Lewis and Clark: Collecting Useful Knowledge

Learn about the Lewis and Clark Expedition and the idea of “useful knowledge.” Check out our lesson plan, “Lewis and Clark: Collecting Useful Knowledge” to see how to use them in the classroom!

The “Lewis and Clark: Collecting Useful Knowledge” lesson plan introduces the idea of “useful knowledge” and why Jefferson would have sought it in the western regions of North America. It asks students to contemplate what makes knowledge useful, and how knowledge is collected and recorded.

Grades 7-12  

45 Minutes – 2 Hours

Thomas Jefferson was president of the American Philosophical Society when he first constructed the idea of westward exploration. In 1793 he requested the members of the American Philosophical Society to fund an expedition by André Michaux, a French botanist, to explore the region west of the United States. While this plan fell through, Jefferson never gave up on his plan for an exploration of the western lands of North America. In 1801 Jefferson was elected as the third president of the United States, and selected Meriwether Lewis as his secretary. In 1803, following the Louisiana Purchase, Jefferson finally launched the expedition to explore the newly acquired territory, and selected his loyal secretary to lead the expedition.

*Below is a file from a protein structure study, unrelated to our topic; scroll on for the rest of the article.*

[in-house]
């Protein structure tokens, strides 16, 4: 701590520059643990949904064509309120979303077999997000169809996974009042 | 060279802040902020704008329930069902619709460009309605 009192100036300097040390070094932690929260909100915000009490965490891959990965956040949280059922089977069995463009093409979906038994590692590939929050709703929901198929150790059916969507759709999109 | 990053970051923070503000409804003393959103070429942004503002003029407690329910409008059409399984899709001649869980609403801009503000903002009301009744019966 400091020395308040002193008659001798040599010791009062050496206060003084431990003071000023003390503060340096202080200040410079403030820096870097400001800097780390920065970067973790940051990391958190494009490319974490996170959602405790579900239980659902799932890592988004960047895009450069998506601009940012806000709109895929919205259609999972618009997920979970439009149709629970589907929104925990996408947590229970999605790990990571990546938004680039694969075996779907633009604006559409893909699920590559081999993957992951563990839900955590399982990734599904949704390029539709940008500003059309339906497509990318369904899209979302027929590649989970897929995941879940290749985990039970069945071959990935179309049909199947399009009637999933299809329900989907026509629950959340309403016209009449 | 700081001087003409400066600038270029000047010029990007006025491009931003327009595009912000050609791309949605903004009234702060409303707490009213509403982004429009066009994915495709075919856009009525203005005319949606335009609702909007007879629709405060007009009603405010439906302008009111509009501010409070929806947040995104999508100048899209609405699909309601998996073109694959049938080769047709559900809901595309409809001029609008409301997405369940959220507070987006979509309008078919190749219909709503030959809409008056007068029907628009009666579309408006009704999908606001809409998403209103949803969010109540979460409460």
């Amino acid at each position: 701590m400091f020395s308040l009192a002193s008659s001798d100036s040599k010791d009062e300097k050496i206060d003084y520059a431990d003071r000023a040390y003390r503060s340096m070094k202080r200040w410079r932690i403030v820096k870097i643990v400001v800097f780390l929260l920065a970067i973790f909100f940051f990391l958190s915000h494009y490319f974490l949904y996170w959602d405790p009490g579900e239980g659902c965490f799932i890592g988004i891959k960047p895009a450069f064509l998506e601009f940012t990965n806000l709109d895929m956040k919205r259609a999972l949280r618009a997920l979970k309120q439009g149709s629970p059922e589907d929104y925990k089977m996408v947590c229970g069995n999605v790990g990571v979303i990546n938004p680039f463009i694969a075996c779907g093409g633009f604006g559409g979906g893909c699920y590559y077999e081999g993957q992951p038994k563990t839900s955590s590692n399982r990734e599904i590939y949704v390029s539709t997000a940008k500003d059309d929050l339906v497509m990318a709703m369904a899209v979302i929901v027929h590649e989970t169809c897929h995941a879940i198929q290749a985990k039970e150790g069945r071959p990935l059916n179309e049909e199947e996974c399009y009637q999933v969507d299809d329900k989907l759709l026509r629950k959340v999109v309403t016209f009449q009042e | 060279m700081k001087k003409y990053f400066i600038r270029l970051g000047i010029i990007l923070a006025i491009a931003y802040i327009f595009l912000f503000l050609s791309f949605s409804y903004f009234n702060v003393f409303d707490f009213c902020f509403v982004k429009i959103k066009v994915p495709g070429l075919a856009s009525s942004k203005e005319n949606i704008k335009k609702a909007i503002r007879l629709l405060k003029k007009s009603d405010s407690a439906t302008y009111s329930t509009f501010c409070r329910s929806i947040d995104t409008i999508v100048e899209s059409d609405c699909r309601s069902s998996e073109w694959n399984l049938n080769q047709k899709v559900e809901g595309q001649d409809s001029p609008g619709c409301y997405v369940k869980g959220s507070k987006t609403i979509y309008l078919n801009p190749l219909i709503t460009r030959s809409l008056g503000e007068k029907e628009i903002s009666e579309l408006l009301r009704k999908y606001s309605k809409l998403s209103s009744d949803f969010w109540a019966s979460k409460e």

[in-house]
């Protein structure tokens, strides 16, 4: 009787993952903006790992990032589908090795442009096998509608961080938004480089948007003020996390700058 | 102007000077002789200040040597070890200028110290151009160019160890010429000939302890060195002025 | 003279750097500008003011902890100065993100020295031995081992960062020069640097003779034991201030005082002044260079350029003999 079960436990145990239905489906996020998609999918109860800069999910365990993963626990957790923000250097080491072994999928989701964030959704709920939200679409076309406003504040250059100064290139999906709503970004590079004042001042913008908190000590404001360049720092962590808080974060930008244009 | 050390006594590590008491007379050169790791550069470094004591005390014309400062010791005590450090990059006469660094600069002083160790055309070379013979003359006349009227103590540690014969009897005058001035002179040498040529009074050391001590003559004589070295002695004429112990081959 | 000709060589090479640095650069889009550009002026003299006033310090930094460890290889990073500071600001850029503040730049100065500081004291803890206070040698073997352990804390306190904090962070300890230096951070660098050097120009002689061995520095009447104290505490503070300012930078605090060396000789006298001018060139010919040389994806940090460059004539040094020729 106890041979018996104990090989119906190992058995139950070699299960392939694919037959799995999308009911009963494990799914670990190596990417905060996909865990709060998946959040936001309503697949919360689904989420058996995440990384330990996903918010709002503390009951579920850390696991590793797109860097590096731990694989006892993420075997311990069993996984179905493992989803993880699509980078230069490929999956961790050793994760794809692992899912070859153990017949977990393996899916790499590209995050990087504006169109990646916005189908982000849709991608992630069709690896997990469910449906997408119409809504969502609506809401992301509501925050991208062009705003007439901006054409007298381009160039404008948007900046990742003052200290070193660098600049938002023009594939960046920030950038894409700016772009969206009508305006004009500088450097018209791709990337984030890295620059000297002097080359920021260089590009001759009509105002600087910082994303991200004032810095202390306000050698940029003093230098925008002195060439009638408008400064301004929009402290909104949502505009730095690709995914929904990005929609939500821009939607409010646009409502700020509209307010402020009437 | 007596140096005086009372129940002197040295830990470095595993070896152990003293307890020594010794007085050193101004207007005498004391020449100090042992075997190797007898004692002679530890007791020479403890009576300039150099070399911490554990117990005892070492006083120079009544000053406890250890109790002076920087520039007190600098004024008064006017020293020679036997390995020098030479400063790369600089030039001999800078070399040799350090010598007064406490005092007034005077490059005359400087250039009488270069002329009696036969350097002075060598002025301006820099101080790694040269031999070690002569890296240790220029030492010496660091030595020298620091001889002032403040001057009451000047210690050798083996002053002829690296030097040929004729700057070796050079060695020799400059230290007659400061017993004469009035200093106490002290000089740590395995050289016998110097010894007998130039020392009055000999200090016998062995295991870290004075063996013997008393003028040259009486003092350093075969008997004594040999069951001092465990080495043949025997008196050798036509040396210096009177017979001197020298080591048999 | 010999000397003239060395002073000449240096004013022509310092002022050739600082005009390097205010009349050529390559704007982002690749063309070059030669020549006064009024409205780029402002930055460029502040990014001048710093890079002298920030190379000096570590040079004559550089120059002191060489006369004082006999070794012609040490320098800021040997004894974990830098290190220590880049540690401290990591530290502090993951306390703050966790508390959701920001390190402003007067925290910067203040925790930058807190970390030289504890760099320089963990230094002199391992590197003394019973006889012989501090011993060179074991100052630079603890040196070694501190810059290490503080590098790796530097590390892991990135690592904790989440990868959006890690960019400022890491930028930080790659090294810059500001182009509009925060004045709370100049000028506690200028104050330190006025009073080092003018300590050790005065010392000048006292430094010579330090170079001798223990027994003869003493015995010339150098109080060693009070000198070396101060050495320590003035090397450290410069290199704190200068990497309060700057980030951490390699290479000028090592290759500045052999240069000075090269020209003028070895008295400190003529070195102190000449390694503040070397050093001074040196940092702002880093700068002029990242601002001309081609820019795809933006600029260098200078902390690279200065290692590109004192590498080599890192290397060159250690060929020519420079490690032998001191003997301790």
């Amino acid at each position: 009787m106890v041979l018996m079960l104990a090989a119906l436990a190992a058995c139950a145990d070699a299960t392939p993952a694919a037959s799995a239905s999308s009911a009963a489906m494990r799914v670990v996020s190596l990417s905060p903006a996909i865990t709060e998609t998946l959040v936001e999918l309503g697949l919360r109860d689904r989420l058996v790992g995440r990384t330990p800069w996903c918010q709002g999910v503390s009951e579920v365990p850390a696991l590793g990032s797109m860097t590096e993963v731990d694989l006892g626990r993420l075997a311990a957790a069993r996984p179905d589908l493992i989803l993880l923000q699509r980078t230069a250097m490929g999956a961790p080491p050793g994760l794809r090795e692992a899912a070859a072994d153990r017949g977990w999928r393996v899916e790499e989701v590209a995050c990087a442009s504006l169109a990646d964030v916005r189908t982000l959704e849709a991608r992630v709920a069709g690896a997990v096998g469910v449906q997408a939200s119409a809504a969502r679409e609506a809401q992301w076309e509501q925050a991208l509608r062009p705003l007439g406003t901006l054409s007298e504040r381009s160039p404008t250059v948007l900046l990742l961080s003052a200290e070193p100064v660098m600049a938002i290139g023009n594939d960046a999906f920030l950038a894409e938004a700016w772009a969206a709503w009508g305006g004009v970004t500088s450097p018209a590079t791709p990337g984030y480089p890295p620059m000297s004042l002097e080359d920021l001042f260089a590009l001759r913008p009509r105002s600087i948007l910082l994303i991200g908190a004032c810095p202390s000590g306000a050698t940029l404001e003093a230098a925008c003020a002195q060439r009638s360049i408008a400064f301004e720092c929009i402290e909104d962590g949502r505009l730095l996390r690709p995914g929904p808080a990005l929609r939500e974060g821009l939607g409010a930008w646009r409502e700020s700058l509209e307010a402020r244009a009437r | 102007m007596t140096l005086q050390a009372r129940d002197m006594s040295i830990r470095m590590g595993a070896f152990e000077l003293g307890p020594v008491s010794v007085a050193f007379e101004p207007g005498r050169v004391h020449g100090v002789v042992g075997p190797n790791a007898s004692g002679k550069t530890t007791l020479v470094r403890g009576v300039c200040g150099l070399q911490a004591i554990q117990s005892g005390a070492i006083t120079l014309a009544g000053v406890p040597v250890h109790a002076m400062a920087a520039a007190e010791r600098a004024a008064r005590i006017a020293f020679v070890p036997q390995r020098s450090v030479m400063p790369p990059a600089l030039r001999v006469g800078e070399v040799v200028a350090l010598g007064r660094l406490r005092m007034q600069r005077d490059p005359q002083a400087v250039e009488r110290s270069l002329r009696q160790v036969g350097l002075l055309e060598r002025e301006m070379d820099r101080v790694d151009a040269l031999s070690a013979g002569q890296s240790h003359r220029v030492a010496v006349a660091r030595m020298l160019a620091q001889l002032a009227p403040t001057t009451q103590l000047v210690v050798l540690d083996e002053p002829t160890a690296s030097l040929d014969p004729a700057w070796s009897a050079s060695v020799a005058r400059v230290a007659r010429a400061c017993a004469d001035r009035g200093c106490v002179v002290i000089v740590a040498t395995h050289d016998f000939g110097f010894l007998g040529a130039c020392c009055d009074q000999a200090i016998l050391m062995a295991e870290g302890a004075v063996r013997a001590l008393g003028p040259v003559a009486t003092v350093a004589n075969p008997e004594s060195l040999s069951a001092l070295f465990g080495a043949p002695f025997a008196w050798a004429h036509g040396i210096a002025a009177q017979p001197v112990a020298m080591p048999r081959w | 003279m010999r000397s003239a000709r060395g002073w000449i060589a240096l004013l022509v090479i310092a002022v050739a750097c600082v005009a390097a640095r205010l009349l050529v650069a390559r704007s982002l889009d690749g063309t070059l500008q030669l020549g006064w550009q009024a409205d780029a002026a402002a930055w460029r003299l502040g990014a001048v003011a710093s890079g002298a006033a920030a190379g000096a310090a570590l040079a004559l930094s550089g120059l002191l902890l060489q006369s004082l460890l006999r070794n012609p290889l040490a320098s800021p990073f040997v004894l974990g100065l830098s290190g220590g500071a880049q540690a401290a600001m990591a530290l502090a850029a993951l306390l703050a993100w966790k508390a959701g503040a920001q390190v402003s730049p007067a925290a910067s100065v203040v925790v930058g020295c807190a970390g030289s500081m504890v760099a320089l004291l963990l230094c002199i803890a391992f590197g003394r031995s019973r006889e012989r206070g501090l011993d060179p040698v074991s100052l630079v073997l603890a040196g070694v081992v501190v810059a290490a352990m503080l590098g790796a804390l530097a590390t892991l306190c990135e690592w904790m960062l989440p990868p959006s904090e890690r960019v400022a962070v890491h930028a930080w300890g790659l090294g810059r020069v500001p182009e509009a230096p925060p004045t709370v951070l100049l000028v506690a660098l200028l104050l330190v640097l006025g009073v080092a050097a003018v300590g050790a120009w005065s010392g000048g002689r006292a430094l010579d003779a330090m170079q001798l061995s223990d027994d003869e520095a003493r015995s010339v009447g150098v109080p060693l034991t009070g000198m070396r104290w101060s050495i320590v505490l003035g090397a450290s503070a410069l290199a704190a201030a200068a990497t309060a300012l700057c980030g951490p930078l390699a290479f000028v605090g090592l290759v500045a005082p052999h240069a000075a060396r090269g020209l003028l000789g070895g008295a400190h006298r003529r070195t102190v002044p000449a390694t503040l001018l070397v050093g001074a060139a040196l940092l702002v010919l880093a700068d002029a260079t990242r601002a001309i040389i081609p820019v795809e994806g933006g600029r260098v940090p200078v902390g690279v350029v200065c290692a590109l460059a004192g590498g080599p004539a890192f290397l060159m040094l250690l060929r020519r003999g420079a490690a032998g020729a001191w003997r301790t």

Meriwether Lewis (APS 1803) was a Virginian plantation owner and soldier who, while he had no formal education in natural sciences, developed a passion for botany while growing up with his mother in Georgia. Jefferson directed Lewis to select his own co-captain, and Lewis immediately asked his former commanding officer and fellow Virginian William Clark. Lewis received training from Jefferson’s fellow members at the American Philosophical Society in Philadelphia, including training in medicine from Dr. Benjamin Rush (APS pre-1769), anatomy and fossils from Caspar Wistar (APS 1787), and mapmaking and surveying from Andrew Ellicott (APS 1785). Lewis and Clark and their team of over 30 men, including Clark’s longtime enslaved servant York, left from St. Louis on May 14, 1804, and arrived at the Clatsop Nation along the Oregon coast in November 1805. They returned east and arrived in St. Louis in September 1806, over two years after setting out.

The journals that Lewis and Clark kept on their journey would eventually make their way into the Philosophical Society, where they have been protected and preserved for over 200 years. Today, they offer an invaluable resource to study this crucial time in United States history, telling the story of the innumerable indigenous nations and communities impacted by the western expansion of the United States, catalyzed by Lewis and Clark’s initial journey.

This lesson plan was create by Marissa Ivie. Marissa is originally from Phoenix, Arizona and spent several years working in fundraising at the Chicago History Museum before moving to Philadelphia in 2019. After working in book publishing for a little bit, Marissa went back to school for her master’s in history from Villanova University and graduated in May 2023. She primarily studies eighteenth century women and gender history, with a geographic focus on Ireland and Philadelphia.